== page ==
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Oct. 30th, 2011

When you get a rescue pup--especially one that was abandoned, neglected, or abused--you're never sure what you're getting.  You can look for certain behavioral clues, but those can just as often be misread as understood.  In the end, you take a faith-leap and expect to invest time and love in your new companion.

Gambit II came to us in late July, via a rescue foster family we know through 4H.  His known history began in April, when he was found injured and starving on the side of a county road.  The vet didn't think he'd been hit by a car, but rather thrown from one.  He didn't make a sound when approached, didn't try to get away, didn't try to get closer.  Totally passive--rather unusual for a puppy of about five or six months.  He recovered from injuries, and did well with the people and other pups at his foster home.  But he was always the quiet one, the one who watched, but didn't join in.  No one called the rescue organization to adopt him. 

That's partly due to the fact he looks lousy in most pictures--more hyena than dog--and partly due to the fact he always looked so...pathetic.  He is (we believe) part boxer and part plott hound--a really weird combo, especially when you toss in the brindle coat.  That's his face in the pic.  Once Dev and I met him, we fell madly in love with the pup.

From the way Gambit reacts to certain things, we wonder what must have happened in his past.  He shakes uncontrollably if shut up in a room by himself, but he's fine if Ty Handsome is with him, and he took to crating with ease.  (I've never crated a dog, but we were desperate.)  Gambit will duck and cower if something passes above his head--even if it's three feet above him.  He rarely barks, rarely whines.  I can hand-feed him and he will be gentle, and I can even pull food from his mouth without him objecting at all, but if he's competing for food with other dogs, he wil shove them out of the way and bolt down as much as he can.

Slowly, slowly, those behaviors are becoming less pronounced.  He doesn't jump at every little noise.  He initiates play more often.  He's learning his manners.  And he wants to cuddle.  All the time.  If he isn't eating or actively playing with Ty, he is trying to curl up with Dev or I.  Or he paws our legs in an effort to make us sit so he can cuddle.  Best of all, his tail has begun to wag more and more often since I've returned from VP.  It's as if he realized we really did come back for him, and this really is home, and it's really okay to be happy.

And he just jumped up next to me and poked his nose under my arm.


( 5 comments — Leave a comment )
Oct. 30th, 2011 08:29 pm (UTC)
A lot of these behaviors sound like our little guy, who is thirteen pounds now, but was barely three when my daughter found him--skin and bones, shivering violently if any male came into the room. Submitted if anyone even looked at him.
Oct. 30th, 2011 11:35 pm (UTC)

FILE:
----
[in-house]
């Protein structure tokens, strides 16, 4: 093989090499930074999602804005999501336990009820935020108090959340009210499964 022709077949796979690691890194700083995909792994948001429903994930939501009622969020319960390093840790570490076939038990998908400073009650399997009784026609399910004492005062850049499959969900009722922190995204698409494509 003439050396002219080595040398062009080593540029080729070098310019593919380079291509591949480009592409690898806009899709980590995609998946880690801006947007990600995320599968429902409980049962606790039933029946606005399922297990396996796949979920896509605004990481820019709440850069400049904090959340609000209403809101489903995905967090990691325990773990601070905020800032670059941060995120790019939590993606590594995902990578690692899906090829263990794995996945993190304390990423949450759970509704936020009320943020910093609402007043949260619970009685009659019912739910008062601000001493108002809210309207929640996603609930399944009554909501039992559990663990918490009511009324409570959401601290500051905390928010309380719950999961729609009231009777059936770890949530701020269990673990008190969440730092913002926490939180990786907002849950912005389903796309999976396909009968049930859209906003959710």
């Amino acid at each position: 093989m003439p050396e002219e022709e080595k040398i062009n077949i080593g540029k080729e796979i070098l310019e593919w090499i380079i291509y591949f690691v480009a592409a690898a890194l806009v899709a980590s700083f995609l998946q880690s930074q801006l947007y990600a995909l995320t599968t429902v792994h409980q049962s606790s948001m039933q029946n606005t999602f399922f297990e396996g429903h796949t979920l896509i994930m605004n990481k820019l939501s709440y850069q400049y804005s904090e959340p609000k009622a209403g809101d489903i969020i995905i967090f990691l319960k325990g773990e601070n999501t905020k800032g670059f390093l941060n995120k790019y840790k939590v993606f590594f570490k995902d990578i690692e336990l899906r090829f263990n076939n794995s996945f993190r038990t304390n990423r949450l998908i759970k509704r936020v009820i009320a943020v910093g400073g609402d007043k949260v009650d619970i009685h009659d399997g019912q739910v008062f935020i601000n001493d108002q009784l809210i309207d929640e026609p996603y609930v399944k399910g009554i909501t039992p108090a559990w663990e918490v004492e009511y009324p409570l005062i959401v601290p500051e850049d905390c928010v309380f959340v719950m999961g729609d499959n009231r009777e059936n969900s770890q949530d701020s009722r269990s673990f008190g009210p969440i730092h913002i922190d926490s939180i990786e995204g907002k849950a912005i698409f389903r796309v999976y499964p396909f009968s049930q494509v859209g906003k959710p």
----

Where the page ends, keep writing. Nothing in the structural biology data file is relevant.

Yup. Pups want so much to be loved, and want so much to trust the ones they love.

What's funny, though, is Gambit's reaction when someone sneezes. He doesn't run away. Instead, he comes running from wherever he is in the house and tries to get his nose as close to the sneezer's face as he can. His pup-thoughts seem to be, "Omigod! Are you okay? Are you, are you are you? Please let me make sure you're okay!" Once he sniffs the sneezer, he calms down. What that's all about, I cannot guess.
Oct. 31st, 2011 03:12 am (UTC)
Sneezes make ours anxious--any loud sudden noise does.
Oct. 31st, 2011 12:23 pm (UTC)
We drove down to a shelter in Kingsville, Tx to adopt a cat and ended up coming home with a dog and a cat.

Tank, the dog, had a number of issues that he is still working through 4 years later. Initially, if I coughed, he would leave the room. Now, he looks at me to see if I'm going to cough anymore. If I do, he's gone.

We guess his first owner who abused him, was a smoker.

If he's sleeping on the bed and I come into the room, he will leave for his "dog cave". Once everyone's settled, he will come in hop on the bed and go back to sleep.

He would also run away if I had a belt in my hand in his presence.

We did have a first time occurrence this weekend. Jack, our other dog, likes to lick my face. I was relaxing on the bed, letting Jack do his thing and Tank came over, stood on me, and watched. It was the closest he's come to participating in this ritual so far.

Jack was also a rescue: found on the side of the road. But, he had no signs of abuse that we could detect.
Oct. 31st, 2011 01:22 pm (UTC)
Tank is lucky to have a good home now. :-)

Gambit doesn't lick much at all, either. He pushes his head against us instead.

It helps that Ty is so good-natured. Even when Gambit is at his most puppy-annoying, he will simply walk--calm and slow--into the bathroom. Gambit won't cross the threshold because the floor looks different.
( 5 comments — Leave a comment )


Blair MacGregor

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